The Limbaugh Influence - Broadcasting’s True Revolutionary Managed to Lead to All of Us

Julie Smith

The apex radio personality cultivated today’s conservative landscape.

Some have had a direct experience from listening to him, others a tangential connection, and some had no direct link to Rush Limbaugh’s program. The immutable fact is that almost everyone in the conservative media today has something for which to be grateful to Rush Limbaugh, who passed away today. The man was not only one of the few who inspires superlatives — maverick, iconoclast, revolutionary, and more — but he surpassed them.

Limbaugh looked at the moribund medium of AM radio and saw an opportunity. He used the overlooked outlet as a potential stage and he built up not only his own empire but paved the way for a conservative revolution. In the same manner of a developer rejuvenating urban squalor into thriving high-rent locations, AM radio went from a distaff wasteland to a broadcasting mecca. Rush was directly responsible for some careers (Sean Hannity, and his former personal lawyer Mark Levin, to name two) and indirectly credited with countless others across the local markets. 

Things we take for granted today were not conceived before. More than right-of-center voices being accepted we also learned how to battle back, how to recognize the political games, and were taught the methods and tactics to not only defend our positions but to win over minds. Rush was so successful that organized movements were put into place by Democrats to combat his organically derived influence.

One effort was the strong push for reinstatement of The Fairness Doctrine, a weak attempt to mandate that equal voices be given compensatory airtime. Ignoring that Rush rose to prominence on his own and that liberal talk shows had just as much right to be on the air, politicians tried in vain to use this rule as means of combating the Limbaugh effect. When that failed the attempt was made to establish an entire rival radio network.

In 2004 we saw the launch of Air America Radio, a complete gathering of numerous left-wing programming that filled nearly a full day’s schedule. At one point its content was carried on over 60 stations, with nearly three dozen dedicated strictly to Air America programming. Though it boasted a full slate of talent and established in major markets the effort never challenged Limbaugh. A sign of how poorly it was received is seen in the flagship market of New York City. There they took over a lowly-rated station that broadcast Caribbean music, and Air American performed worse.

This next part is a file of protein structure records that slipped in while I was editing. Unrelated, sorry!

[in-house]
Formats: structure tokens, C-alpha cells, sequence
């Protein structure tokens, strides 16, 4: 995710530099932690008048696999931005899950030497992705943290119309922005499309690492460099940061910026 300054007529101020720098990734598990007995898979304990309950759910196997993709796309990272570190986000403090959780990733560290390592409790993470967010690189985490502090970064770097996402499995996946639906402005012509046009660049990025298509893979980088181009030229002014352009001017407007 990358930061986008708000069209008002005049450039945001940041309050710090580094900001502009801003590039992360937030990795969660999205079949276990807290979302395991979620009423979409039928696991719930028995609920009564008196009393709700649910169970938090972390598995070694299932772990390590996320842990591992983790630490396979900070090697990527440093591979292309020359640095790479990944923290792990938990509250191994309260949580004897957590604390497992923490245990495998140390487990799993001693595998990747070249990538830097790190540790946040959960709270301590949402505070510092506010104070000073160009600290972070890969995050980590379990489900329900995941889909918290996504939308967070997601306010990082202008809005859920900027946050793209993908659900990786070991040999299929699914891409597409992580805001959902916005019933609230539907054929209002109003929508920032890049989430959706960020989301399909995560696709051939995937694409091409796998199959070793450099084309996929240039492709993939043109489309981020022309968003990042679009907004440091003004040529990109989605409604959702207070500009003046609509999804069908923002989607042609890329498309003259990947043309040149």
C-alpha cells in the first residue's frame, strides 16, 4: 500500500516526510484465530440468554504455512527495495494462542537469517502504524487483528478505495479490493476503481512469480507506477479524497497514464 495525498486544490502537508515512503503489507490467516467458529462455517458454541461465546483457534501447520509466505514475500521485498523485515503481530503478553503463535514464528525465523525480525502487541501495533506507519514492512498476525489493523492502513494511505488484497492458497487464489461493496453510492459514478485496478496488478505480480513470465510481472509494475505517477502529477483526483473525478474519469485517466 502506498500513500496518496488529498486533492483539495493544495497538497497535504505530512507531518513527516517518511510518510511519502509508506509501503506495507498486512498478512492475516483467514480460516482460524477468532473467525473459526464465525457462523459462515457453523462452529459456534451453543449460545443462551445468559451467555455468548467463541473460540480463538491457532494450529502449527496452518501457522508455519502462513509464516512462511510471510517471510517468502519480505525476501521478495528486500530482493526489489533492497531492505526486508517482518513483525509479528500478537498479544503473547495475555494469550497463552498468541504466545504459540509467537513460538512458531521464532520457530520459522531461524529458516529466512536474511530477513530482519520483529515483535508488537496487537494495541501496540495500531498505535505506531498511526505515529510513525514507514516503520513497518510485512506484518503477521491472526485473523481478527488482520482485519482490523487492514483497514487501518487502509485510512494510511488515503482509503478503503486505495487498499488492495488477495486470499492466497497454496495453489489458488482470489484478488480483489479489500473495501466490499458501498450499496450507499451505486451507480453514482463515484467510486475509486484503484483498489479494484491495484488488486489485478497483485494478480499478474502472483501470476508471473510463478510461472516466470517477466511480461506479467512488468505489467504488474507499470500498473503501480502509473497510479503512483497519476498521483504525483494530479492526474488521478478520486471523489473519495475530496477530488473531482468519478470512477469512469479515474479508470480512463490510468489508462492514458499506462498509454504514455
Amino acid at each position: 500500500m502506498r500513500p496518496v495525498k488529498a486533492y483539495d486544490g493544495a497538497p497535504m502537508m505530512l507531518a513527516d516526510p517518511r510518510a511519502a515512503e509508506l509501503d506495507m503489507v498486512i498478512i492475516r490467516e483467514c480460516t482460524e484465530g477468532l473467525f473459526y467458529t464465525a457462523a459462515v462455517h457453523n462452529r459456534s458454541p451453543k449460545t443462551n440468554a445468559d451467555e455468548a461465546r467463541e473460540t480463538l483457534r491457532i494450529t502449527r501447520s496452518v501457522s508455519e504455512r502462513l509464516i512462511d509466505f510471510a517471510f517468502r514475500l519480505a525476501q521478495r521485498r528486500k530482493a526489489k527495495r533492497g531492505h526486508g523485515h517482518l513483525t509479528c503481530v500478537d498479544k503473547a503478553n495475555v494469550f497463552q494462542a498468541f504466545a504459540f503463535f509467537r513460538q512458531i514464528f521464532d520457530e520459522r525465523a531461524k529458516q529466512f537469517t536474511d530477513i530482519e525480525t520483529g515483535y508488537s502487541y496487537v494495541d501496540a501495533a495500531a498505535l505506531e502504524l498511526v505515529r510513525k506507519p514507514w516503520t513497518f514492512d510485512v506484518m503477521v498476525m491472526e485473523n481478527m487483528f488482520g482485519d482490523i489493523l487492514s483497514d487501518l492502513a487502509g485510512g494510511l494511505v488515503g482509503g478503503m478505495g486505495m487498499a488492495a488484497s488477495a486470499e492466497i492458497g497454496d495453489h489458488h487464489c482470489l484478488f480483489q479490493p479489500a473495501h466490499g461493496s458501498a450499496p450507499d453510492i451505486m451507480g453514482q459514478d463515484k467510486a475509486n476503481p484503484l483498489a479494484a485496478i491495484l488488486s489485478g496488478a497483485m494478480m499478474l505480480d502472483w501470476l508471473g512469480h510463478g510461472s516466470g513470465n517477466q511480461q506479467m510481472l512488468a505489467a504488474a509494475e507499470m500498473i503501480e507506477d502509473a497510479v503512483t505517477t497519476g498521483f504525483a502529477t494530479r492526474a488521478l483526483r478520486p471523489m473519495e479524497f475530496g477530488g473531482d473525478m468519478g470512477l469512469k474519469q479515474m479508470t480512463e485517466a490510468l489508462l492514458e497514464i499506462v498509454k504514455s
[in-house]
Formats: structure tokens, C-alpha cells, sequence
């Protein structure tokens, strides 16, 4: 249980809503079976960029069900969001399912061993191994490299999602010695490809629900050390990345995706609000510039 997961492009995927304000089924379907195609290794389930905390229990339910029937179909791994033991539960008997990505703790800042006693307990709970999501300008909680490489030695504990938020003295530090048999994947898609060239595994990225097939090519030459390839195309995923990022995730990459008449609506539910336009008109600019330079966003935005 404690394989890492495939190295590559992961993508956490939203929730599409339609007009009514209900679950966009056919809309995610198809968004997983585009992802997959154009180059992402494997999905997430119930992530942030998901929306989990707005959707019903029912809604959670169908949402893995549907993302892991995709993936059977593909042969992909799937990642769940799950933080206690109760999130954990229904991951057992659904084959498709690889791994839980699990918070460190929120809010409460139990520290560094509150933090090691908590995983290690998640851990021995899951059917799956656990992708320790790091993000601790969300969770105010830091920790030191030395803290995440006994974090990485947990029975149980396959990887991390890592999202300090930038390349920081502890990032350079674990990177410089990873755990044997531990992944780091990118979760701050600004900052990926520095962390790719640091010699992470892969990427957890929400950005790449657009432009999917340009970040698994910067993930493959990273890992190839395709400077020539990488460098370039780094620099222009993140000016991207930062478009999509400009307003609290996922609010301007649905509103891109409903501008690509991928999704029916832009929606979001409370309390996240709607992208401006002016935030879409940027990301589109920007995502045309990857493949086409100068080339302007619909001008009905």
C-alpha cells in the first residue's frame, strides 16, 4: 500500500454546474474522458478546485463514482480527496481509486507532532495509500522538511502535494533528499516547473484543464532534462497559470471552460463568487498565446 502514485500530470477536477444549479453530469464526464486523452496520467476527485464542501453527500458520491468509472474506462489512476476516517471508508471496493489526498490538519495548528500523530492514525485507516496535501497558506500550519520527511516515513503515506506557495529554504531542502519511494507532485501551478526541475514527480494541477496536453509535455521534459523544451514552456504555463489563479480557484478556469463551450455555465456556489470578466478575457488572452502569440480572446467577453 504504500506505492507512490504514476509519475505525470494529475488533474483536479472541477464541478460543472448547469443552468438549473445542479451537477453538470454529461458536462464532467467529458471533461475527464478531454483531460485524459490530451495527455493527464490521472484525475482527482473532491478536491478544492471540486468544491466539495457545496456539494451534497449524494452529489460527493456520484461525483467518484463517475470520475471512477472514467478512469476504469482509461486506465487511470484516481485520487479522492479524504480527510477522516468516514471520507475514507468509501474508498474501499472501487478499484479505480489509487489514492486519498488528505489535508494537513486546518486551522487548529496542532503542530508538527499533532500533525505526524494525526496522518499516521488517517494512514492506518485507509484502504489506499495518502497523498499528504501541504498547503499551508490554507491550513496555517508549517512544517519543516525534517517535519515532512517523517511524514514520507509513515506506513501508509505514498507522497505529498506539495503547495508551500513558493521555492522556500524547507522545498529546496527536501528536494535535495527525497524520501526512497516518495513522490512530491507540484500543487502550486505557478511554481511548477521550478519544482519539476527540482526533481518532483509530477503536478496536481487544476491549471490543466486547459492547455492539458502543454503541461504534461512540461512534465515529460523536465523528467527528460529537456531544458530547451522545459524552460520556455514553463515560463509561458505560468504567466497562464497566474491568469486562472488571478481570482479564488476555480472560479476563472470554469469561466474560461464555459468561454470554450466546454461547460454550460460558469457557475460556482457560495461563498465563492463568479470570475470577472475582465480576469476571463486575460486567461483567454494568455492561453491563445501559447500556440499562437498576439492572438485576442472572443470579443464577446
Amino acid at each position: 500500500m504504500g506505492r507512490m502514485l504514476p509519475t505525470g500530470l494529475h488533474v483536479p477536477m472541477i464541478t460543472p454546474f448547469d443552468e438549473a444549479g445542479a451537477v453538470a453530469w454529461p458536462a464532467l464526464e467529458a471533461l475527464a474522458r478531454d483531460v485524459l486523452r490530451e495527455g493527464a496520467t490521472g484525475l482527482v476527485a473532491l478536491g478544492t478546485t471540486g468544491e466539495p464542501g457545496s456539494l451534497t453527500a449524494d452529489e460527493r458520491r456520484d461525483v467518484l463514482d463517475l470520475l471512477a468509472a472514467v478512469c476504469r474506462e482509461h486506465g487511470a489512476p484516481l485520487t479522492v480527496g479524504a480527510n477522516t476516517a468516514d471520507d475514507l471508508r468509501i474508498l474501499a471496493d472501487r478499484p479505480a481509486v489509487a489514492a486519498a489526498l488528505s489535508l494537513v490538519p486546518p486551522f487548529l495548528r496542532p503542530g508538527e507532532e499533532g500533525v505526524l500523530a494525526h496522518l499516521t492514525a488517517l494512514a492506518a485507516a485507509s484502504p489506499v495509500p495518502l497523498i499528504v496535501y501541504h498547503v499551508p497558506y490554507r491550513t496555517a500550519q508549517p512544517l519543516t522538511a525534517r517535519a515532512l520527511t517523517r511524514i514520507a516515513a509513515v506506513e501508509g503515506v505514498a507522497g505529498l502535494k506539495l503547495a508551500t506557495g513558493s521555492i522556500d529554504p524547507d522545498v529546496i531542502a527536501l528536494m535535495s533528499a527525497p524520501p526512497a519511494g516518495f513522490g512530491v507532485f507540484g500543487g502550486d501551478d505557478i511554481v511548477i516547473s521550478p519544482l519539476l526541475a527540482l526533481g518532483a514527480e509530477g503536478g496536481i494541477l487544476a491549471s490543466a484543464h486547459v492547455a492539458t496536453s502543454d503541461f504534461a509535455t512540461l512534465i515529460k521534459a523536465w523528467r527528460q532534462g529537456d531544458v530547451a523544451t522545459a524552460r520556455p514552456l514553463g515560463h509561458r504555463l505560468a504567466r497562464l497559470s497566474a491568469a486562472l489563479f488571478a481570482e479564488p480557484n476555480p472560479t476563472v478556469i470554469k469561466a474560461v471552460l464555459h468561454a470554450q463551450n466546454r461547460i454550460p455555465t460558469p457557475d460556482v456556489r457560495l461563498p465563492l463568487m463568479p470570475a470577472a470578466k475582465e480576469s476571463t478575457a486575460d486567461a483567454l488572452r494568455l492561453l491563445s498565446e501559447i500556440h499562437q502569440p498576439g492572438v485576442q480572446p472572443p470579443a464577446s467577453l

Like many, I was personally affected by the broadcaster. At a time when I was in my burgeoning political interest, I was a bar manager and learned an unexpected lesson. One day a reviled rival restaurant manager doled out unsolicited advice about our establishment. I discounted his words outright and privately insulted him to our general manager. The GM however looked introspective, then he took the advice and managed to deliver a lesson; ‘’Just because he is a bad person does not make it a bad idea.’’

Wondering how often I may have slammed the door on opportunity before it even knocked, due to my biases, I opened up the mind. I allowed my left-leaning self to listen to Limbaugh’s shows, more to learn something from ‘’the competition’’ than anything else. 

My growth into conservatism was far from instantaneous, but all the while common sense began to rule out. I agreed with Rush’s view more than expected, I read his books and had to admit that much of my political positioning was not as much being misguided but a result of placing my values in the wrong category. While that barge of beliefs was slow to change course, what sped up that current was a revelatory media occurrence.

A controversy erupted in the news cycle over something Limbaugh had said on the air. Today that topic and his words are lost, but the reaction is what I latched onto. The news outlets detailed the problem and supplied his quotes, explaining what the problematics were for us. The problem — I had listened to the program at the center of the tumult. The explanations were incorrect and his quotes were inaccurate. We were being served some of the very media manipulations he frequently described, and it was significant to see it playing out in real-time. 

These were valuable lessons not just for a conservative, but they serve me today in this journalism field. Facts are key, not just in reporting but in knowing what your values are, as well as knowing why. But he also showed how to be fearless in this game. Once you get the story right you can be bold, compile the facts to back your case, and you move forward with confidence. Rush not only showed us what conservatism means but how to defend it, and to be strong in the minefield of politics. 

Rush Limbaugh’s passing is a true loss, but his biggest testament is that he does not leave a void. He has inspired so many, instructed in such a broad fashion, and blasted open so many doors of opportunity that the conservative media sector is flush and growing. There is no better testament to a life well-lived than in impacting so many lives today.